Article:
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Posts Tagged ‘soundscape


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with assistance of Matija Schellander I realized a sequel of my last years work ‘Umgebung – Winterleitensee / Composition for a mountainlake‘, following the conception of slowly developing a cycle.
I wanted to do it in a city, in vienna. after some research and sound-walks I chose the huge construction site of vienna’s nordbahnhof as an appropriate location. a former train-station area that has been deconstructed during the last years, now leaving behind a huge flat field in northern vienna. it will be transformed into residential complexes within the next few years, the work starts slowly.
this ’empty field’ is enclosed by the distant sounds from the city. For being in a city, we can hear unusually far. closer/near by, we hear trains passing , wind blowing , rabbits running , fireworks exploding in the distance; the grain-alike sound of frogs communicating with each other (resonant-impulses) emerges and repeats endlessly; the musicians play their separate parts, not hearing each other. each as if his/her sound belongs there. in the recording, each separately recorded channel fits into the whole soundscape, makes sense in a musical way.
it was 23:30 (11:30 pm) when we started the ‘unofficial, unannounced, unsupported and probably forbidden performance & the recording’ which then lasted for 60 minutes. the recording was done in a high quality 4 channel technique, with large distances of the microphones (15-30m), allowing to rebuild a wide sonic field for acousmatic performances.

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listen to a stereo excerpt here :

musicians :
David Schweighart : percussion
Matija Schellander : double bass, bows
Rosi Rehformen : cello, fence, stones
Stefan Fraunberger : santori, stones
Peter Kutin : fence, stones

recording :
peter kutin
thanks to michael strohmann of toxic dreams
– 1 MS (NeumannKM184 + Ambient Emesser)
– 2x Omnidirectional (Neumann KM 183);
microphone-distances of 15-35 meters

pictures by Daniel Hösl

concept / compositional idea (by peter kutin) :
‘how far can you hear, how close can you listen ?’
it is a simple questionbut challenges many aspects of our listening-sense, about it’s ability to focus and to listen into distances.
my compositions for certain environments deal with these factors.
I am searching for environments which allow you to listen far away, as mentioned : into a distance.
in most cases these are environments that seem to be ‘silent’. naturally, we will soon hear different and changing patterns of ‘noise’ (planes, wind, water, traffic, etc.); it appears everywhere and if there is a place where you really hear nothing, you will hear yourself, your blood, your heartbeat and the like.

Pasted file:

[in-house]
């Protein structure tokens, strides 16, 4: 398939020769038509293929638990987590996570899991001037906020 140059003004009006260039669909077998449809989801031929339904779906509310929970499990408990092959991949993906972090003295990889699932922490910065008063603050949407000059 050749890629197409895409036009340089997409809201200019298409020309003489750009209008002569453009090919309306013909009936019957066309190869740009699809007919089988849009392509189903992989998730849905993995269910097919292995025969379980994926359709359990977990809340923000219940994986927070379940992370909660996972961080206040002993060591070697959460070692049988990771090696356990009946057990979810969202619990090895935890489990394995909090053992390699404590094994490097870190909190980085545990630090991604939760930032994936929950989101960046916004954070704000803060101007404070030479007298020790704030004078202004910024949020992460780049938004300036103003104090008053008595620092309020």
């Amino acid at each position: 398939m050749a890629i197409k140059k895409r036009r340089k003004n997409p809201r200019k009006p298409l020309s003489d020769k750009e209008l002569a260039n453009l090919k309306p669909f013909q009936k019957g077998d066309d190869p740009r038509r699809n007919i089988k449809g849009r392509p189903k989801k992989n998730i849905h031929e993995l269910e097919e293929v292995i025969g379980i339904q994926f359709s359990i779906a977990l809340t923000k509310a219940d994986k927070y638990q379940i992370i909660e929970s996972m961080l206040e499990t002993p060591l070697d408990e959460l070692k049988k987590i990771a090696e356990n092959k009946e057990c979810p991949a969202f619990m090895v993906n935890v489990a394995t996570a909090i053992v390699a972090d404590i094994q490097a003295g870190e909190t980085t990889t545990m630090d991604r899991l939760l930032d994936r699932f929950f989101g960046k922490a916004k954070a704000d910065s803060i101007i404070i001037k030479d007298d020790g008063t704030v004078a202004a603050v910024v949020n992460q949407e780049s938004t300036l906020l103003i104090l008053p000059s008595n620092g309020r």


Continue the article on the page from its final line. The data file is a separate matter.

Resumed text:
there is no possible silence from the perspective of a physical definition. so what are silent places then ?
places where just few acoustic signals can be heard ?
We believe woods, mountains, seasides to be silent. But when we are there we will soon realize they are not. They are actually quite loud sometimes.
We can use our ears to catch more of the overall sound as usual; in our everyday life’s, our ears are mostly busy with not hearing things – in order to protect our brain from an overload. maybe what we experience as silence are situations when our ears want to hear everything and don’t want to focus only on significant details.

When standing in an open field i recognized an interesting function of – at least my – listening. it is as if our ears have a focal length, as we know it from camera-lenses. I can either listen concentrated to something i hear in a far distance, so the sounds closer to me will become more blurry, probably will be less analyzed by my brain – i focus on the distance. On the other hand I can switch and listen to the grass bending in the wind just 2 feet away from my ear. then the distant sounds will become blurry.
this is when the question : ‘how far can you hear , how close can you listen ?’ came to my mind.
For the musicians, which can hardly hear themselves when playing, experience and develop an unusual way of playing. They are asked to position their sounds due to the sound of the environment. On the recording, their interactions melt into an overall musical-action as if performed together, though they couldn’t hear each other.
The environment transports the significance.


Written by kutin

June 17, 2011 at 4:22 am